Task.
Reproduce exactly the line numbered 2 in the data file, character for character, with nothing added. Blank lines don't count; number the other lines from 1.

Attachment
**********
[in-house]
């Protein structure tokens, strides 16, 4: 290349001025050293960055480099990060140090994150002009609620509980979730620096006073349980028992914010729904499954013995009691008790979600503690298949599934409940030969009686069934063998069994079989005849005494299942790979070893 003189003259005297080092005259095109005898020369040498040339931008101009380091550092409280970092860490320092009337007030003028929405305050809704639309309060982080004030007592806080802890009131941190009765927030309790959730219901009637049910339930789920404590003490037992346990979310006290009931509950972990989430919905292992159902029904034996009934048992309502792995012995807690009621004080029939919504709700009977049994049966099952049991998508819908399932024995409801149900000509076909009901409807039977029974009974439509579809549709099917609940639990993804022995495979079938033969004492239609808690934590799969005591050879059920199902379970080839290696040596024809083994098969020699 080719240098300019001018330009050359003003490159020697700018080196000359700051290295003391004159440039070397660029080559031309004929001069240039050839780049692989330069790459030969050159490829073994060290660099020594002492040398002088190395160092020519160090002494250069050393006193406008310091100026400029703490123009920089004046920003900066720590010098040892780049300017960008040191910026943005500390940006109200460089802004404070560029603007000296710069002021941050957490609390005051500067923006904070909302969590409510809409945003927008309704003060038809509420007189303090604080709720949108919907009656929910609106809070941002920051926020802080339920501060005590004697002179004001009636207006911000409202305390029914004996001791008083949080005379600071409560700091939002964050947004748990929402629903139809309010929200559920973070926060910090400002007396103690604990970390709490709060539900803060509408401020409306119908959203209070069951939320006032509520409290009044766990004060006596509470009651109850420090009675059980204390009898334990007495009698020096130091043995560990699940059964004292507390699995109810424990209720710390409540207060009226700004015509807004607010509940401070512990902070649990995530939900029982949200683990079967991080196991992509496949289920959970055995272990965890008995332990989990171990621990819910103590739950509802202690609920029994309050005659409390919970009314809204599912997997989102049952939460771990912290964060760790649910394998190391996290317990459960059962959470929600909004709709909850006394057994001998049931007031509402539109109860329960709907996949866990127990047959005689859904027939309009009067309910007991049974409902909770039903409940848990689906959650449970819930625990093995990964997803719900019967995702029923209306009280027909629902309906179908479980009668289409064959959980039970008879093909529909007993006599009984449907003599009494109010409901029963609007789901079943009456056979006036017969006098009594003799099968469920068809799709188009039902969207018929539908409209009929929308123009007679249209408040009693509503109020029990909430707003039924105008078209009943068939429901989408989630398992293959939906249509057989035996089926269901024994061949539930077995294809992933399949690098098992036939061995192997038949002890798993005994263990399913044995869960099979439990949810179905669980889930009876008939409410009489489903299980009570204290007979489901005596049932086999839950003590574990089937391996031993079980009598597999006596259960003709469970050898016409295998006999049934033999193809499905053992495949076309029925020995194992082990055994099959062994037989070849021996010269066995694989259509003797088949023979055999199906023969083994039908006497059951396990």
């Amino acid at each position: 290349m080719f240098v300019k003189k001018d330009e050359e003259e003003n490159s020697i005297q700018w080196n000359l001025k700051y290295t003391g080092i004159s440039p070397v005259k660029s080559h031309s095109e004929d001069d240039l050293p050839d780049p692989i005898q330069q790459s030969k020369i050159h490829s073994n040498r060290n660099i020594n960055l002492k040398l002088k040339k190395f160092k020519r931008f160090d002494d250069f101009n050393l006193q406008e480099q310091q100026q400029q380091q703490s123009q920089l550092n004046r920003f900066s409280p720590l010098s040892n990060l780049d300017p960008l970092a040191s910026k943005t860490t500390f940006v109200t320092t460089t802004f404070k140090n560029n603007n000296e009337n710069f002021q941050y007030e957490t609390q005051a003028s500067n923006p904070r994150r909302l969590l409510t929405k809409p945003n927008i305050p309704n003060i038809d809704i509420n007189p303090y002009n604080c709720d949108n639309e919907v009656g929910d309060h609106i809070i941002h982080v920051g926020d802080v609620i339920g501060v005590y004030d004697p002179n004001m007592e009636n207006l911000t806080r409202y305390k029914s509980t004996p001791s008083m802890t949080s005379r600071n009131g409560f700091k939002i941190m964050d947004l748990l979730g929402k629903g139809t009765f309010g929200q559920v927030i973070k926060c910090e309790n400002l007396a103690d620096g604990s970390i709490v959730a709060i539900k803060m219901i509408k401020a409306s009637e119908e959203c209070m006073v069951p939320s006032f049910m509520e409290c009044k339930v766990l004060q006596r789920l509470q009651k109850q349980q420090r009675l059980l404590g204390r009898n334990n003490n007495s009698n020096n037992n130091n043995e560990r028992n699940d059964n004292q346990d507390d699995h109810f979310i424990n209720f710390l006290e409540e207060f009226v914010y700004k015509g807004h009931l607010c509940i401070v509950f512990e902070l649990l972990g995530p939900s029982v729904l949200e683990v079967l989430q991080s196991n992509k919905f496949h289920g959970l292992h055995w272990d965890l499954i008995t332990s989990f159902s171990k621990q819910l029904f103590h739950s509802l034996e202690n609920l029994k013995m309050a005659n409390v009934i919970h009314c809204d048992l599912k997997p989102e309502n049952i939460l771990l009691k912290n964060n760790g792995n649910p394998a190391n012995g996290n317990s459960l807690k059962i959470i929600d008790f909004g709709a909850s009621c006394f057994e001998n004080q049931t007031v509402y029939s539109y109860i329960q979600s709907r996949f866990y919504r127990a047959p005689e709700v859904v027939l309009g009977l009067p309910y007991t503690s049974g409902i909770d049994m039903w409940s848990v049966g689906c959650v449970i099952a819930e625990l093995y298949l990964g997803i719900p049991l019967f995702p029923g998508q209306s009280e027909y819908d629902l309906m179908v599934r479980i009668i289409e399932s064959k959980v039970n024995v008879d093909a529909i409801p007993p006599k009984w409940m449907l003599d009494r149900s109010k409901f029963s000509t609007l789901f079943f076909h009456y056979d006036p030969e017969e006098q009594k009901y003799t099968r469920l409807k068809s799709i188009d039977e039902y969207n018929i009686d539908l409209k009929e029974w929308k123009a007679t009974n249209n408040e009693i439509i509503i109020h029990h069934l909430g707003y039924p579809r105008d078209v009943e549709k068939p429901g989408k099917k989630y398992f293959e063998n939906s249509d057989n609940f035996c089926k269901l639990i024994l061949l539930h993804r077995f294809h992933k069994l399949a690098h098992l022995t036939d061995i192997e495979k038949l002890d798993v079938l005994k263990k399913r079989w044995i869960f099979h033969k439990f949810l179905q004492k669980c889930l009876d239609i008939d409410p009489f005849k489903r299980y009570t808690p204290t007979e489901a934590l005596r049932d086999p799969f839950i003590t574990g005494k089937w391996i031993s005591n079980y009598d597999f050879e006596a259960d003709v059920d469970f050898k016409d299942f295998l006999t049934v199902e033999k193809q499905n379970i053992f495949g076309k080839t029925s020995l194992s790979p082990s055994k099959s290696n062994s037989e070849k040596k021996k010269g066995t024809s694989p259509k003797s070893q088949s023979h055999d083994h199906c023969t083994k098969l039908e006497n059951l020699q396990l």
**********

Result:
């Protein structure tokens, strides 16, 4: 290349001025050293960055480099990060140090994150002009609620509980979730620096006073349980028992914010729904499954013995009691008790979600503690298949599934409940030969009686069934063998069994079989005849005494299942790979070893 003189003259005297080092005259095109005898020369040498040339931008101009380091550092409280970092860490320092009337007030003028929405305050809704639309309060982080004030007592806080802890009131941190009765927030309790959730219901009637049910339930789920404590003490037992346990979310006290009931509950972990989430919905292992159902029904034996009934048992309502792995012995807690009621004080029939919504709700009977049994049966099952049991998508819908399932024995409801149900000509076909009901409807039977029974009974439509579809549709099917609940639990993804022995495979079938033969004492239609808690934590799969005591050879059920199902379970080839290696040596024809083994098969020699 080719240098300019001018330009050359003003490159020697700018080196000359700051290295003391004159440039070397660029080559031309004929001069240039050839780049692989330069790459030969050159490829073994060290660099020594002492040398002088190395160092020519160090002494250069050393006193406008310091100026400029703490123009920089004046920003900066720590010098040892780049300017960008040191910026943005500390940006109200460089802004404070560029603007000296710069002021941050957490609390005051500067923006904070909302969590409510809409945003927008309704003060038809509420007189303090604080709720949108919907009656929910609106809070941002920051926020802080339920501060005590004697002179004001009636207006911000409202305390029914004996001791008083949080005379600071409560700091939002964050947004748990929402629903139809309010929200559920973070926060910090400002007396103690604990970390709490709060539900803060509408401020409306119908959203209070069951939320006032509520409290009044766990004060006596509470009651109850420090009675059980204390009898334990007495009698020096130091043995560990699940059964004292507390699995109810424990209720710390409540207060009226700004015509807004607010509940401070512990902070649990995530939900029982949200683990079967991080196991992509496949289920959970055995272990965890008995332990989990171990621990819910103590739950509802202690609920029994309050005659409390919970009314809204599912997997989102049952939460771990912290964060760790649910394998190391996290317990459960059962959470929600909004709709909850006394057994001998049931007031509402539109109860329960709907996949866990127990047959005689859904027939309009009067309910007991049974409902909770039903409940848990689906959650449970819930625990093995990964997803719900019967995702029923209306009280027909629902309906179908479980009668289409064959959980039970008879093909529909007993006599009984449907003599009494109010409901029963609007789901079943009456056979006036017969006098009594003799099968469920068809799709188009039902969207018929539908409209009929929308123009007679249209408040009693509503109020029990909430707003039924105008078209009943068939429901989408989630398992293959939906249509057989035996089926269901024994061949539930077995294809992933399949690098098992036939061995192997038949002890798993005994263990399913044995869960099979439990949810179905669980889930009876008939409410009489489903299980009570204290007979489901005596049932086999839950003590574990089937391996031993079980009598597999006596259960003709469970050898016409295998006999049934033999193809499905053992495949076309029925020995194992082990055994099959062994037989070849021996010269066995694989259509003797088949023979055999199906023969083994039908006497059951396990």